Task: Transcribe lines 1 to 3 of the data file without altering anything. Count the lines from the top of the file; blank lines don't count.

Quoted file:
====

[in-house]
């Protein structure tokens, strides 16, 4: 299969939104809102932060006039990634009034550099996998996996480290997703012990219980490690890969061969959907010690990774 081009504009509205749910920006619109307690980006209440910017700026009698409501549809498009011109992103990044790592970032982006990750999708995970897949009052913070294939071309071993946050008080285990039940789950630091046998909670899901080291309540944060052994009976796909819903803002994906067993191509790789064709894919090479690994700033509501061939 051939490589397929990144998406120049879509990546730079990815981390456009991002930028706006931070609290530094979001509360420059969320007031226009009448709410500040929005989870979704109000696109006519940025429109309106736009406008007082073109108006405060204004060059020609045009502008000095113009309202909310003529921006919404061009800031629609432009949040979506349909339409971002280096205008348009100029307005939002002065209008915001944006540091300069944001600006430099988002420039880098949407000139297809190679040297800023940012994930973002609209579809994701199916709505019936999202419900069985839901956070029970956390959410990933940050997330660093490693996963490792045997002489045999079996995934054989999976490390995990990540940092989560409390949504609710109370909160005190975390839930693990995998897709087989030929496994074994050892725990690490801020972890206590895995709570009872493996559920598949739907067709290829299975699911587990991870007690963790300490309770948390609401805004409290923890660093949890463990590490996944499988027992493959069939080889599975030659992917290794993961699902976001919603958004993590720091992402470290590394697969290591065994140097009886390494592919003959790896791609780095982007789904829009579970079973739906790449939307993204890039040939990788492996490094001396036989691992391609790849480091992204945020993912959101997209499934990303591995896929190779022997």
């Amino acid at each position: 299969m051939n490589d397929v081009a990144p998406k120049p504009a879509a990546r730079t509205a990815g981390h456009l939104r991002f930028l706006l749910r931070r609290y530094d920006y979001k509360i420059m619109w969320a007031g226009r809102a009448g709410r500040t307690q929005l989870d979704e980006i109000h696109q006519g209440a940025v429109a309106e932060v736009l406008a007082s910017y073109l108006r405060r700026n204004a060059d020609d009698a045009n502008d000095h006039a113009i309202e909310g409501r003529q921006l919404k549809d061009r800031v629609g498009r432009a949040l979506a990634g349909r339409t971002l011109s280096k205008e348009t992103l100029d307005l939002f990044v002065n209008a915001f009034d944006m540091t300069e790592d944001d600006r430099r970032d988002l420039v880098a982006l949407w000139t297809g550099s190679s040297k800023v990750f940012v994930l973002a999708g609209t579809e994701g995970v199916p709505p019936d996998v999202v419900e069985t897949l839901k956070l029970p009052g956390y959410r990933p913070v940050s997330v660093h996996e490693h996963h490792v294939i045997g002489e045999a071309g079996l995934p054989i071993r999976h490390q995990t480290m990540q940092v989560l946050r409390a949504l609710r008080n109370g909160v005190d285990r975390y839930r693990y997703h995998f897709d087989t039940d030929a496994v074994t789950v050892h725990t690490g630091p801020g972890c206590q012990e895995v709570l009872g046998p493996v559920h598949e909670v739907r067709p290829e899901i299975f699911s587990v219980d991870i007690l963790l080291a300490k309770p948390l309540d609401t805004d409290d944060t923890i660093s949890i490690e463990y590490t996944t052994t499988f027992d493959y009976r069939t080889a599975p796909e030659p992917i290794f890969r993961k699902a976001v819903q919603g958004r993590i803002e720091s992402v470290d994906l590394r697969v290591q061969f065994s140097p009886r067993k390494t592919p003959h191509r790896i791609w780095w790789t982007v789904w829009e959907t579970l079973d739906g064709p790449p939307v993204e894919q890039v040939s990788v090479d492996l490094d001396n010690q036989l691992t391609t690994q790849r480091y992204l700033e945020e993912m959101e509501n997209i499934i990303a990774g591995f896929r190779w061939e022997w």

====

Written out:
[in-house]
């Protein structure tokens, strides 16, 4: 299969939104809102932060006039990634009034550099996998996996480290997703012990219980490690890969061969959907010690990774 081009504009509205749910920006619109307690980006209440910017700026009698409501549809498009011109992103990044790592970032982006990750999708995970897949009052913070294939071309071993946050008080285990039940789950630091046998909670899901080291309540944060052994009976796909819903803002994906067993191509790789064709894919090479690994700033509501061939 051939490589397929990144998406120049879509990546730079990815981390456009991002930028706006931070609290530094979001509360420059969320007031226009009448709410500040929005989870979704109000696109006519940025429109309106736009406008007082073109108006405060204004060059020609045009502008000095113009309202909310003529921006919404061009800031629609432009949040979506349909339409971002280096205008348009100029307005939002002065209008915001944006540091300069944001600006430099988002420039880098949407000139297809190679040297800023940012994930973002609209579809994701199916709505019936999202419900069985839901956070029970956390959410990933940050997330660093490693996963490792045997002489045999079996995934054989999976490390995990990540940092989560409390949504609710109370909160005190975390839930693990995998897709087989030929496994074994050892725990690490801020972890206590895995709570009872493996559920598949739907067709290829299975699911587990991870007690963790300490309770948390609401805004409290923890660093949890463990590490996944499988027992493959069939080889599975030659992917290794993961699902976001919603958004993590720091992402470290590394697969290591065994140097009886390494592919003959790896791609780095982007789904829009579970079973739906790449939307993204890039040939990788492996490094001396036989691992391609790849480091992204945020993912959101997209499934990303591995896929190779022997």
């Amino acid at each position: 299969m051939n490589d397929v081009a990144p998406k120049p504009a879509a990546r730079t509205a990815g981390h456009l939104r991002f930028l706006l749910r931070r609290y530094d920006y979001k509360i420059m619109w969320a007031g226009r809102a009448g709410r500040t307690q929005l989870d979704e980006i109000h696109q006519g209440a940025v429109a309106e932060v736009l406008a007082s910017y073109l108006r405060r700026n204004a060059d020609d009698a045009n502008d000095h006039a113009i309202e909310g409501r003529q921006l919404k549809d061009r800031v629609g498009r432009a949040l979506a990634g349909r339409t971002l011109s280096k205008e348009t992103l100029d307005l939002f990044v002065n209008a915001f009034d944006m540091t300069e790592d944001d600006r430099r970032d988002l420039v880098a982006l949407w000139t297809g550099s190679s040297k800023v990750f940012v994930l973002a999708g609209t579809e994701g995970v199916p709505p019936d996998v999202v419900e069985t897949l839901k956070l029970p009052g956390y959410r990933p913070v940050s997330v660093h996996e490693h996963h490792v294939i045997g002489e045999a071309g079996l995934p054989i071993r999976h490390q995990t480290m990540q940092v989560l946050r409390a949504l609710r008080n109370g909160v005190d285990r975390y839930r693990y997703h995998f897709d087989t039940d030929a496994v074994t789950v050892h725990t690490g630091p801020g972890c206590q012990e895995v709570l009872g046998p493996v559920h598949e909670v739907r067709p290829e899901i299975f699911s587990v219980d991870i007690l963790l080291a300490k309770p948390l309540d609401t805004d409290d944060t923890i660093s949890i490690e463990y590490t996944t052994t499988f027992d493959y009976r069939t080889a599975p796909e030659p992917i290794f890969r993961k699902a976001v819903q919603g958004r993590i803002e720091s992402v470290d994906l590394r697969v290591q061969f065994s140097p009886r067993k390494t592919p003959h191509r790896i791609w780095w790789t982007v789904w829009e959907t579970l079973d739906g064709p790449p939307v993204e894919q890039v040939s990788v090479d492996l490094d001396n010690q036989l691992t391609t690994q790849r480091y992204l700033e945020e993912m959101e509501n997209i499934i990303a990774g591995f896929r190779w061939e022997w």